All Joy and No Fun

A lot of parenting books discuss the effects parents have on their kids. With her book All Joy and No Fun, Jennifer Senior flips things around to examine the effects children have on their parents.

An award-winning journalist, Senior carefully discusses the various ways kids reshape the lives of their parents in various contexts, such as their habits, hobbies, romantic relationships, and friendships. Based on various sources of information, Senior claims that changes over the past half-century have drastically changed the roles of modern moms and dads.

Senior also gives real-life insight into the lives of parents raising offspring who range from young kids all the way up to high school teenagers. The author’s adept storytelling will keep you on the edge of your seat as you “watch” these parents navigate the parenting path with some difficult decision-making during tough times and a few heart-warming celebrations of parental joy on brighter days.

1-2-3 Magic

Parents of strong-willed children and little ones prone to throwing tantrums should put “buy 1-2-3 Magic” at the top of their immediate to-do list. Written by Dr. Thomas Phelan, 1-2-3 Magic offers effective solutions that will put an end to parent-child negotiations, backtalk, meltdowns, and other unpleasant behaviors.

The author spells out his signature counting method so parents have what they need to quickly and calmly put an end to undesirable behavior in children ranging from toddlers to middle schoolers. Dr. Phelan also provides actionable tips for parents who want to establish positive daily routines for their kids.

Millions of parents located all over the world have relied on the doctor’s proven methods to raise their kids better and more effectively. When you put the author’s methods into practice, you’ll start to enjoy being a parent again and your family dynamics will quickly improve.

Reading Magic

Well-known for children’s books like Wombat Divine and Time for Bed, Mem Fox is also a literacy educationalist in addition to being an ever-popular author. While Fox penned books such as Boo to a Goose for a younger audience, she wrote Reading Magic for parents.

In Reading Magic, Fox discusses the emotional and intellectual impact reading out loud to children can have on young listeners. Writing with passion and a fair amount of hilarity, Fox instructs parents about when they should read aloud to their children, why they should do it, and where they should read out loud. Fox even explains how you should read so that a given session has the most desirable effect on your kids.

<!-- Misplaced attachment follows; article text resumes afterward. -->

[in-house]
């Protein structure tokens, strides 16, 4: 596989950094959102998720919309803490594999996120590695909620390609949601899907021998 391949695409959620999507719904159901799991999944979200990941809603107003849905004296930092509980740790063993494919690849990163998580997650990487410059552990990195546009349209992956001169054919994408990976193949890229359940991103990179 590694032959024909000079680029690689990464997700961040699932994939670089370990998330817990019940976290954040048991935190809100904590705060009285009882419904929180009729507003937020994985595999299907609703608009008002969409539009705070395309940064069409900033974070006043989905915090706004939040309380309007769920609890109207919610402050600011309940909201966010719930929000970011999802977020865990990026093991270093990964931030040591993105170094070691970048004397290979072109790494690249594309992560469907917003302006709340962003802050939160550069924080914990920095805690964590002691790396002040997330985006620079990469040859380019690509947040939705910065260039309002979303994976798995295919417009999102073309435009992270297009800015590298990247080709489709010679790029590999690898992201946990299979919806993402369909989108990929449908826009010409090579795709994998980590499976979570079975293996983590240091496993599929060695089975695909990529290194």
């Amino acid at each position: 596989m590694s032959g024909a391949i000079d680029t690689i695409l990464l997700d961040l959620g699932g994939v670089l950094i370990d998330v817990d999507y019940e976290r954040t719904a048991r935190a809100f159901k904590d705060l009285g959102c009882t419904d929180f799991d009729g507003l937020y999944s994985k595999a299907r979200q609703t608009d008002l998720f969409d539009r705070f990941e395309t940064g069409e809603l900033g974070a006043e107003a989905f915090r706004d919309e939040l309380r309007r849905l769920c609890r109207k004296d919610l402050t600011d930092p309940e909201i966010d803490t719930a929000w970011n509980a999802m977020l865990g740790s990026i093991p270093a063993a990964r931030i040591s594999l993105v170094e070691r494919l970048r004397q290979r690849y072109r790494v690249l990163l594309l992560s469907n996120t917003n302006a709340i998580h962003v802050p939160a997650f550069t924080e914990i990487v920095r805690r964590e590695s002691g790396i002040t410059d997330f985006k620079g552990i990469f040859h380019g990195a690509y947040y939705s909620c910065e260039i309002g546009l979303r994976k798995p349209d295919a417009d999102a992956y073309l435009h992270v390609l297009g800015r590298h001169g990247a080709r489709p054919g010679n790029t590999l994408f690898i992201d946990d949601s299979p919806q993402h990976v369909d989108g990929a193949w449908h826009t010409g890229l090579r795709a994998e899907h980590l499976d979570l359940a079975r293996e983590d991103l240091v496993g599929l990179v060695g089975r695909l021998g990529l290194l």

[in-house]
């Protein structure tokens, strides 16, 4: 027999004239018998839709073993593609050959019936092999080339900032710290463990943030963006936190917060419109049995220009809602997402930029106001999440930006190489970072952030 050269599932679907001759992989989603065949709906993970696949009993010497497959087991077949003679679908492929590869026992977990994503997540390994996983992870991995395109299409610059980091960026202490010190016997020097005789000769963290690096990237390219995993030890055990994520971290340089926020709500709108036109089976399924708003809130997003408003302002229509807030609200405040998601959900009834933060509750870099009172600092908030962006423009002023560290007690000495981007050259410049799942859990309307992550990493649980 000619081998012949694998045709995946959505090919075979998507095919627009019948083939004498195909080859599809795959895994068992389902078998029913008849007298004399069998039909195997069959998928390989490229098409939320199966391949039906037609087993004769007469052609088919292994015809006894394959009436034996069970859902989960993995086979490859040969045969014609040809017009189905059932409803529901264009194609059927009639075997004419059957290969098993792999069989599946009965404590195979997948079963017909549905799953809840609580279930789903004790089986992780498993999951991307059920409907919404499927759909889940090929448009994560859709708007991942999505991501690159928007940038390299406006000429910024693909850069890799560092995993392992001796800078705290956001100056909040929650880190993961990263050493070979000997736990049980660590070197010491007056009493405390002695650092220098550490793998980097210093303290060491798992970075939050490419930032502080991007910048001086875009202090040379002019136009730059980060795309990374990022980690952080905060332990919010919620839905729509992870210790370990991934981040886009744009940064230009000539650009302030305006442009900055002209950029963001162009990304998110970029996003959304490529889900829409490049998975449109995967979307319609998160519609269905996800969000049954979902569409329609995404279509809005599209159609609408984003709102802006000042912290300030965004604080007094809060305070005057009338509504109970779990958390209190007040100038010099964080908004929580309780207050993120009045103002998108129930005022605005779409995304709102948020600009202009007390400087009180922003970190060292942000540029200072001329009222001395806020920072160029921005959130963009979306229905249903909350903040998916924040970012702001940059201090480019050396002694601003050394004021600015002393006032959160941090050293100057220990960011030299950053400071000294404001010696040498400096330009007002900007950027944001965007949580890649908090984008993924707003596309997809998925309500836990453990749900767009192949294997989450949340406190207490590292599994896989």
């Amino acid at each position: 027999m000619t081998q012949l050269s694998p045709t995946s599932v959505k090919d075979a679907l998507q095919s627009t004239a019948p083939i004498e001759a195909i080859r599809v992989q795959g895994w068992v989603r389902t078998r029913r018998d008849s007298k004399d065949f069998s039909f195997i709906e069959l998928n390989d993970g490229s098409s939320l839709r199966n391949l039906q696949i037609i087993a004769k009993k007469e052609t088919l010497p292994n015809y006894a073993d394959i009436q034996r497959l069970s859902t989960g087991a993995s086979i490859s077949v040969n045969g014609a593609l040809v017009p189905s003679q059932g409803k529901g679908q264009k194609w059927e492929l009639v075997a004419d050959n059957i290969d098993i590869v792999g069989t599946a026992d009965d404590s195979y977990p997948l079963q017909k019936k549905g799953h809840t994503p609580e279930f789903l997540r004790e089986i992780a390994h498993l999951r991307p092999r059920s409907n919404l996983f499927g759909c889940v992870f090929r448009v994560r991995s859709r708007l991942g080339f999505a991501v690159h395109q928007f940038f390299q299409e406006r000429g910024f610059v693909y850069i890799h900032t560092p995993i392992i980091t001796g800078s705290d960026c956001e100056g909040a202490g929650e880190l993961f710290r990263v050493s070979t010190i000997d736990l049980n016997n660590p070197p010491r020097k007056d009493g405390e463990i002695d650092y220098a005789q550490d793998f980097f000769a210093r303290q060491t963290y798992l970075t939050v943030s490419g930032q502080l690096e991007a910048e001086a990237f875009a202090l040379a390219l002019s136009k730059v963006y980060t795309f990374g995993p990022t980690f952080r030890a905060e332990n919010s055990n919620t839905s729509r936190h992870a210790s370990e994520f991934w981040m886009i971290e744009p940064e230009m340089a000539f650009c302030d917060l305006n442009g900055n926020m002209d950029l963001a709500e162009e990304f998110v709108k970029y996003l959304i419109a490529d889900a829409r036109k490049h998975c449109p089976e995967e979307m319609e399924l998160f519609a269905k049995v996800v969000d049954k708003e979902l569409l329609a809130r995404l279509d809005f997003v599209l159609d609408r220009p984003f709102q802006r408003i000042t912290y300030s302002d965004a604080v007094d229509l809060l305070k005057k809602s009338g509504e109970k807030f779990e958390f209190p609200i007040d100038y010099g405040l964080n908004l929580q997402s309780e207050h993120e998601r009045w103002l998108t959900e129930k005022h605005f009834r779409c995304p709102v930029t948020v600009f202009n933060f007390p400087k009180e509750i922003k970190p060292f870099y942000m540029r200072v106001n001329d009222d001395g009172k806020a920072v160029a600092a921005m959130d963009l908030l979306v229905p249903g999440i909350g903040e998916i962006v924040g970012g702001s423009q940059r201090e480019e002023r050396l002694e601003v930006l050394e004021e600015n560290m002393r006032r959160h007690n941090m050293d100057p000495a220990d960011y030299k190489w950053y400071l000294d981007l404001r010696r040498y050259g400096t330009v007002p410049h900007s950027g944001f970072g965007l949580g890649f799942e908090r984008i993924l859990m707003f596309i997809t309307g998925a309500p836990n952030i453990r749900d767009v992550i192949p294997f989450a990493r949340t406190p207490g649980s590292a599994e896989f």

Baby-Led Weaning

Gill Rapley and Tracey Murkett challenge the notion that children need to be spoon-fed during the weaning process. The duo makes the case that children can move straight to solid food at their own pace as they’re weaned, and the pair claims that self-feeding is the healthiest way for kids to develop.

Rapley and Murkett write that most babies are ready to join their family at the dinner table at around six months old. The authors recommend letting kids discover solid food for themselves as you continue to wean them off breast milk or formula.

Frequently Asked Questions

Why should I invest in parenting books?

The best parenting books aren’t just for new parents. They offer valuable information on effective communication, values (and how they can change), boundaries, and self-care.

Is it acceptable to gift a parenting book to an expectant parent?

It’s not just acceptable to give an expectant parent a helpful book—it’s encouraged! Gifting your favorite parenting books allow you to offer advice without needing to make it too personal!

What are parenting books that address handling tantrums?

The best parenting books to help you address behavioral issues include Positive Discipline, The Happiest Toddler on the Block, 1-2-3 Magic, and How to Talk So Kids Will Listen & Listen So Kids Will Talk.